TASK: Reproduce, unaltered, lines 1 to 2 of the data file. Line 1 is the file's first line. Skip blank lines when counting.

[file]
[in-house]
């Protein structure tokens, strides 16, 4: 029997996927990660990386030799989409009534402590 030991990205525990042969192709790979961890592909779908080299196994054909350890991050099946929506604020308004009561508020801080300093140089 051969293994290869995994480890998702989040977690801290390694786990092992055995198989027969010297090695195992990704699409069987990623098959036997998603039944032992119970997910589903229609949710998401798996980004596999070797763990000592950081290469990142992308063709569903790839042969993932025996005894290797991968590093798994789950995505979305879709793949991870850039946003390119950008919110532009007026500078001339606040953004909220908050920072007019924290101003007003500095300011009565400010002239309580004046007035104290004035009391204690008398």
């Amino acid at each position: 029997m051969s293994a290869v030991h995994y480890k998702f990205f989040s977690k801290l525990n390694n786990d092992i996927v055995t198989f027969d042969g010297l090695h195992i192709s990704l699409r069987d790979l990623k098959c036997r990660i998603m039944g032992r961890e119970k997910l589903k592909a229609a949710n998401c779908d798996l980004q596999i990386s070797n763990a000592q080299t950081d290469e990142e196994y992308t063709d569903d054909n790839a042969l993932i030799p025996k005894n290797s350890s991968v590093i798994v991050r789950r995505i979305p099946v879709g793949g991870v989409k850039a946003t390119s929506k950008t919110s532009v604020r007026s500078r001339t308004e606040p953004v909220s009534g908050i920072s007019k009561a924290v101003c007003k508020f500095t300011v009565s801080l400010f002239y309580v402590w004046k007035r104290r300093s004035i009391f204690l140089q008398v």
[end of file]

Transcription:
[in-house]
């Protein structure tokens, strides 16, 4: 029997996927990660990386030799989409009534402590 030991990205525990042969192709790979961890592909779908080299196994054909350890991050099946929506604020308004009561508020801080300093140089 051969293994290869995994480890998702989040977690801290390694786990092992055995198989027969010297090695195992990704699409069987990623098959036997998603039944032992119970997910589903229609949710998401798996980004596999070797763990000592950081290469990142992308063709569903790839042969993932025996005894290797991968590093798994789950995505979305879709793949991870850039946003390119950008919110532009007026500078001339606040953004909220908050920072007019924290101003007003500095300011009565400010002239309580004046007035104290004035009391204690008398």